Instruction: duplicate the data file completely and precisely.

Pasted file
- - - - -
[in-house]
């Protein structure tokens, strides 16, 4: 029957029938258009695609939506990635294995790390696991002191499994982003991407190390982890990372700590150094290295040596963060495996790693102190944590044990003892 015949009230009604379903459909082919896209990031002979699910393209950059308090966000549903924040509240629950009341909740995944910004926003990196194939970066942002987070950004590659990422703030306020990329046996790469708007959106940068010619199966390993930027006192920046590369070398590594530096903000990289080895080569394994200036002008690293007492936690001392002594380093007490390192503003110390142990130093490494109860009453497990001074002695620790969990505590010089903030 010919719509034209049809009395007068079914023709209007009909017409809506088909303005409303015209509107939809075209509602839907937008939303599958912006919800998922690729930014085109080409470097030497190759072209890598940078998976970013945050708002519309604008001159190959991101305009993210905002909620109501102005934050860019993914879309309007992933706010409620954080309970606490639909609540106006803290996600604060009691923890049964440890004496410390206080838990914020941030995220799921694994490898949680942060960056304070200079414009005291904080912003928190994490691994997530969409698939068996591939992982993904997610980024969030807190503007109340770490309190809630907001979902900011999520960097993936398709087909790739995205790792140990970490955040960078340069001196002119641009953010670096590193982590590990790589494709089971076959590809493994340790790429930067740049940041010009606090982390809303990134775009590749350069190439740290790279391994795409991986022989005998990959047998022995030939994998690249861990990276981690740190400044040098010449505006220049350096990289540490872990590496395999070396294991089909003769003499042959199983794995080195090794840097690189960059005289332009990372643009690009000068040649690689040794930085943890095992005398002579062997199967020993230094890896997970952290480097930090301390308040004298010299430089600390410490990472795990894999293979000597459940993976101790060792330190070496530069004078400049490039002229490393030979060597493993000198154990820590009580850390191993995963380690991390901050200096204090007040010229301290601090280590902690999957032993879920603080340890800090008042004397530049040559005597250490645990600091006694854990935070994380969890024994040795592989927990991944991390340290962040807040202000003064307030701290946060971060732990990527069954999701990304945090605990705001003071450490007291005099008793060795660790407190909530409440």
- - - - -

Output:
[in-house]
């Protein structure tokens, strides 16, 4: 029957029938258009695609939506990635294995790390696991002191499994982003991407190390982890990372700590150094290295040596963060495996790693102190944590044990003892 015949009230009604379903459909082919896209990031002979699910393209950059308090966000549903924040509240629950009341909740995944910004926003990196194939970066942002987070950004590659990422703030306020990329046996790469708007959106940068010619199966390993930027006192920046590369070398590594530096903000990289080895080569394994200036002008690293007492936690001392002594380093007490390192503003110390142990130093490494109860009453497990001074002695620790969990505590010089903030 010919719509034209049809009395007068079914023709209007009909017409809506088909303005409303015209509107939809075209509602839907937008939303599958912006919800998922690729930014085109080409470097030497190759072209890598940078998976970013945050708002519309604008001159190959991101305009993210905002909620109501102005934050860019993914879309309007992933706010409620954080309970606490639909609540106006803290996600604060009691923890049964440890004496410390206080838990914020941030995220799921694994490898949680942060960056304070200079414009005291904080912003928190994490691994997530969409698939068996591939992982993904997610980024969030807190503007109340770490309190809630907001979902900011999520960097993936398709087909790739995205790792140990970490955040960078340069001196002119641009953010670096590193982590590990790589494709089971076959590809493994340790790429930067740049940041010009606090982390809303990134775009590749350069190439740290790279391994795409991986022989005998990959047998022995030939994998690249861990990276981690740190400044040098010449505006220049350096990289540490872990590496395999070396294991089909003769003499042959199983794995080195090794840097690189960059005289332009990372643009690009000068040649690689040794930085943890095992005398002579062997199967020993230094890896997970952290480097930090301390308040004298010299430089600390410490990472795990894999293979000597459940993976101790060792330190070496530069004078400049490039002229490393030979060597493993000198154990820590009580850390191993995963380690991390901050200096204090007040010229301290601090280590902690999957032993879920603080340890800090008042004397530049040559005597250490645990600091006694854990935070994380969890024994040795592989927990991944991390340290962040807040202000003064307030701290946060971060732990990527069954999701990304945090605990705001003071450490007291005099008793060795660790407190909530409440």